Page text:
I'm thankful that there are still of the older generation willing and able to share their history with us.

Rincon Day

Here are a couple more pictures from the Rincon Day festivities on Monday.
It was encouraging to see young people involved too.

Tuesday, May 01, 2007

More Google Earth Fun

Google Earth continues to amaze me. It is lots of fun to play with and it's FREE. The next thing I want to try with the new GE version 4 that I recently downloaded, is to hook up my GPS receiver to my laptop and then try driving around Bonaire with live tracking of my location on the Google Earth satellite image on the computer. I have my Google Earth disk and memory caches set really big, so that I can still scroll around and view Bonaire even when I'm not connected to the Internet. Might be just the thing for finding the exact location of some of those elusive old dirt roads and donkey trails that are easy to see on the satellite image but hard to spot on the ground.

Google Earth has recently added a bunch of new Bonaire pictures from Panoramio users. They are linked to their locations on the 3d Google Earth map of Bonaire. A bunch of mine are on there too, whoo whoo!

Some of the little Panoramio icons are visible when you are looking at wide angle views of Bonaire. But you seem to have to zoom way in (like a eye level of 15,000 feet or so) before other icons, like my Kunuku Rooi Limunchi one, pop into view. That means you have to have a pretty good idea of where Rooi Limunchi is before you can see link to the picture. Or... you can enter
12.149177 -68.208545 into the search window on the Google Earth screen. :)

If you can't see the little Panoramio icons scattered around your Bonaire map on Google Earth, make the sidebar visible and go to Layers-Primary Database-Geographic Web: and check the Panoramio box.

If you don't have Google Earth on your computer yet, I highly recommend it. It is free and the images of Bonaire are amazing. Here is a link to an earlier post with the locations of the Trans World Radio facilities in it.

I have found that I can save the tracks of my bike rides and hikes, and then email that teeny tiny file to someone. They can then open it in Google Earth on their computer and see it at whatever magnification they want. Much better than e-mailing a static picture.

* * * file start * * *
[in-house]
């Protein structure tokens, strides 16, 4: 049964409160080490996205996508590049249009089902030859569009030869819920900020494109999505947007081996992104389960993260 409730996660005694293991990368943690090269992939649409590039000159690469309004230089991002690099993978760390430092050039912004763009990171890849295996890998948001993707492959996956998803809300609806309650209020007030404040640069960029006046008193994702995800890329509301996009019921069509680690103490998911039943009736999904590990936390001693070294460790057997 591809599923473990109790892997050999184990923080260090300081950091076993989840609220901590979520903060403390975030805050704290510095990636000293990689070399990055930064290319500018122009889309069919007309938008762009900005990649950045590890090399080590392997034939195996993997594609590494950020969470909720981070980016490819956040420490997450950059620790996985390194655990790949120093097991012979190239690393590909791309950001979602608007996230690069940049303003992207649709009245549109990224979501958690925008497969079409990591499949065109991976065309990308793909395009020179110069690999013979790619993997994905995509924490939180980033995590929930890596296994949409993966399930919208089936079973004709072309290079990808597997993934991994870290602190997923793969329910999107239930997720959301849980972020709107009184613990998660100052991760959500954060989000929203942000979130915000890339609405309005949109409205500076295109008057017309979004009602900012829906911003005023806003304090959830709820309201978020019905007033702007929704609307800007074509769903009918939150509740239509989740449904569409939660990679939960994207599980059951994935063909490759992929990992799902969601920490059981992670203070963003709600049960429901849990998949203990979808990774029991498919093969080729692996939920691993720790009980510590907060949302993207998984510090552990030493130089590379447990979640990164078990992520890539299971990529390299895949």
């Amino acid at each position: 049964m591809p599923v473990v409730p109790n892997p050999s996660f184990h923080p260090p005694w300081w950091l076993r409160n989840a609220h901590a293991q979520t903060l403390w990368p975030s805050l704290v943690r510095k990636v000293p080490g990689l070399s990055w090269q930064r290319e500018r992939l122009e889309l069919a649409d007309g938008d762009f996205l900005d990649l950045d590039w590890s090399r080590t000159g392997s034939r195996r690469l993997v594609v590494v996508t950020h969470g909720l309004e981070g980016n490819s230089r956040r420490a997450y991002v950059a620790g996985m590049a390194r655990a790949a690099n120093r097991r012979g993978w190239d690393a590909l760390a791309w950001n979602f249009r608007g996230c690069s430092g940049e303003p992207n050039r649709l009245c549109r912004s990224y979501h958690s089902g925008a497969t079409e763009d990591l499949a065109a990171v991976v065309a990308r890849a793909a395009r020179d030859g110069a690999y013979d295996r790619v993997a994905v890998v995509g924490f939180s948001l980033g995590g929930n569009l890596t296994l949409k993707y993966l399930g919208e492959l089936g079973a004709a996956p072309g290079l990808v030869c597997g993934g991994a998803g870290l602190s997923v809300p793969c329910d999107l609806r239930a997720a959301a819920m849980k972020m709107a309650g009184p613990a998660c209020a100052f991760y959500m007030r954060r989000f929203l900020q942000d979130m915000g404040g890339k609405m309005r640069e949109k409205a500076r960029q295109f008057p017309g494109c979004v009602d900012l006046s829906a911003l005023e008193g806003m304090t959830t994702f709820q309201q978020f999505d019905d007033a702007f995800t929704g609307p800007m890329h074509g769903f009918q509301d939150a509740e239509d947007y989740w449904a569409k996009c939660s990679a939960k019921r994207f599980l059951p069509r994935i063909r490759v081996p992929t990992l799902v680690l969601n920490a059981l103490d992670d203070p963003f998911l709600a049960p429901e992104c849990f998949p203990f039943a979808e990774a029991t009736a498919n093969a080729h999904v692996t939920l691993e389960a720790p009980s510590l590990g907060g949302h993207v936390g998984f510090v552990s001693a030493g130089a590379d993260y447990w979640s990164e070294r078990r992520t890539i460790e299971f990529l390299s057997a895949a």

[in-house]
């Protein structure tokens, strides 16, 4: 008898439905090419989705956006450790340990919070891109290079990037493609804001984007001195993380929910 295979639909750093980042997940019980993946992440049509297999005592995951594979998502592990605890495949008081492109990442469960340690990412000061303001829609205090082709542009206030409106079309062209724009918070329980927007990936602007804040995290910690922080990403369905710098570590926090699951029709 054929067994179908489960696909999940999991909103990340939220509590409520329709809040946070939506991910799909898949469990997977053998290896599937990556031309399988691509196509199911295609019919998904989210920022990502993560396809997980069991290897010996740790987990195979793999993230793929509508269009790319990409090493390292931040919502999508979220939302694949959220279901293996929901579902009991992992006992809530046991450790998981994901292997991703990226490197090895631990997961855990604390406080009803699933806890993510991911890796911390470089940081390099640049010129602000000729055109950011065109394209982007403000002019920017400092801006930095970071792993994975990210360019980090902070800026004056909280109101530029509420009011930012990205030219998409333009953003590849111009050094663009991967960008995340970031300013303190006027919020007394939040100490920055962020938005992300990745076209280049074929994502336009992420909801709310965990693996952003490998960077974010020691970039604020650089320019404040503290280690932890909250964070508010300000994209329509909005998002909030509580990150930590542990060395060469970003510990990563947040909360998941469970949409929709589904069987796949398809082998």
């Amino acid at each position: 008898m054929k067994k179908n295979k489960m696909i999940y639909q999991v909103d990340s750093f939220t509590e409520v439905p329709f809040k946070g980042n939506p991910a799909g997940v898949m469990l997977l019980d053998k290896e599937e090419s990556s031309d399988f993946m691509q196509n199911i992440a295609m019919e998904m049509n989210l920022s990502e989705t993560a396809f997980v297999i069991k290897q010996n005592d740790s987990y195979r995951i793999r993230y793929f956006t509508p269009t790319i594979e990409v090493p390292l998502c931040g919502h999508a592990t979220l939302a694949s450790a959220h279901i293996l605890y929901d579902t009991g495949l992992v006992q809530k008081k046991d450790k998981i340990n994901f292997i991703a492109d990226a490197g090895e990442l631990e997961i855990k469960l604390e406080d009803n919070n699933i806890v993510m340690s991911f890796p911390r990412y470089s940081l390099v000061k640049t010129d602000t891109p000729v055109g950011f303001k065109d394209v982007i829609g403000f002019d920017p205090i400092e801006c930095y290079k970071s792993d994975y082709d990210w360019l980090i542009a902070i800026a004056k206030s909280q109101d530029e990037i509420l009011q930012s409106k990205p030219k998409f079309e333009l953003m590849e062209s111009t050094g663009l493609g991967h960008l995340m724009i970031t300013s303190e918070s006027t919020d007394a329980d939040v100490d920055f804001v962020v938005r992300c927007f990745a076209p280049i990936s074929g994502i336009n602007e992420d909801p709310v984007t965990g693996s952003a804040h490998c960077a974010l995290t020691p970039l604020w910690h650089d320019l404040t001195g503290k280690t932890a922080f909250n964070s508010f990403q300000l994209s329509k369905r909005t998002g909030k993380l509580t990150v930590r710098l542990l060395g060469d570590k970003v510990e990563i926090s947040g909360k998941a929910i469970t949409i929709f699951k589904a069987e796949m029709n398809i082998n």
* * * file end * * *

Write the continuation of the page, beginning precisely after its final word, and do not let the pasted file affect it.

In fact, here is a test example. It is the route that will be used for next month's Bonaire Wellness bike tour. Actually, this is the basic route. The gonzo advanced riders will also ride a donkey trail section from Sero Largu to Sabadeco to Republic, that isn't shown here.
Download this file, and then start Google Earth. Then click "open" from the "file" menu and open this file. Let me know if it works. It worked on my other computer, but a friend's computer had issues. The ride, as it shown here begins and ends at the traffic circle near the Eden Beach fitness center.

If you can't see the outline of the ride superimposed on the map, go to that sidebar again, and the Places section. Make sure that Temporary Places-OxiExplorer Data-Bolivia Loop are all checked.

While you are at that Places part of the sidebar, you can highlight "Bolivia Loop" and hit the little "play" arrow below it and Google Earth will "fly" along the path as if you were in a helicopter. You can set all sorts of parameters for the tour from the Tools/Options/Touring drop down menu. I found that the default settings are pretty fun, but I decreased the "camera range" setting to about 750 meters to get a nice close up view. This tour feature worked on my friend's computer, even when it wouldn't display the track outline on his map.

Rincon Day

April 30, in the Kingdom of the Netherlands, is a national holiday. It is the anniversary of the Queen's Coronation day. On Bonaire, it is also known as Rincon Day.
Rincon turns into a massive street fair, with lots of booths selling all sorts of stuff and a few performance stages too. There is non stop music and great food all day. We enjoy wandering the streets and chatting with friends.
I kept the pix small but if you have a broadband Internet connection, you can click on them to see them bigger.